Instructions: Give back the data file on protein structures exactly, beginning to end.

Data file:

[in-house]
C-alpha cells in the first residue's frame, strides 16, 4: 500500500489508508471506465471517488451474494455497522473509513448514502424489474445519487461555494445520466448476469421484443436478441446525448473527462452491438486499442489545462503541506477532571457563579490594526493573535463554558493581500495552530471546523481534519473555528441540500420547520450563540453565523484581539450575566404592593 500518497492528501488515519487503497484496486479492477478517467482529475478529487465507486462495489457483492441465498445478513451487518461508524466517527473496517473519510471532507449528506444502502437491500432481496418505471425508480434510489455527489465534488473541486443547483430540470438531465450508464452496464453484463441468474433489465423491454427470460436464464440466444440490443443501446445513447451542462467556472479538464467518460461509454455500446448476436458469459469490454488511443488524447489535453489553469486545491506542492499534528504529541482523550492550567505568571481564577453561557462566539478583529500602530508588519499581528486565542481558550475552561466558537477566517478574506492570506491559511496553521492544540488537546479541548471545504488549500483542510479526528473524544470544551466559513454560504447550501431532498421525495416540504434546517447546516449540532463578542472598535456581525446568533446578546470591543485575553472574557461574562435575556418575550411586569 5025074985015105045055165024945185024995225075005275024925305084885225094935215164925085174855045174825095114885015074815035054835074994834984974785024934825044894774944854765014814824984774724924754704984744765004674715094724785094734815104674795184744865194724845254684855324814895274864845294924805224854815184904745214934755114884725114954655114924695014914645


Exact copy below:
[in-house]
C-alpha cells in the first residue's frame, strides 16, 4: 500500500489508508471506465471517488451474494455497522473509513448514502424489474445519487461555494445520466448476469421484443436478441446525448473527462452491438486499442489545462503541506477532571457563579490594526493573535463554558493581500495552530471546523481534519473555528441540500420547520450563540453565523484581539450575566404592593 500518497492528501488515519487503497484496486479492477478517467482529475478529487465507486462495489457483492441465498445478513451487518461508524466517527473496517473519510471532507449528506444502502437491500432481496418505471425508480434510489455527489465534488473541486443547483430540470438531465450508464452496464453484463441468474433489465423491454427470460436464464440466444440490443443501446445513447451542462467556472479538464467518460461509454455500446448476436458469459469490454488511443488524447489535453489553469486545491506542492499534528504529541482523550492550567505568571481564577453561557462566539478583529500602530508588519499581528486565542481558550475552561466558537477566517478574506492570506491559511496553521492544540488537546479541548471545504488549500483542510479526528473524544470544551466559513454560504447550501431532498421525495416540504434546517447546516449540532463578542472598535456581525446568533446578546470591543485575553472574557461574562435575556418575550411586569 5025074985015105045055165024945185024995225075005275024925305084885225094935215164925085174855045174825095114885015074815035054835074994834984974785024934825044894774944854765014814824984774724924754704984744765004674715094724785094734815104674795184744865194724845254684855324814895274864845294924805224854815184904745214934755114884725114954655114924695014914645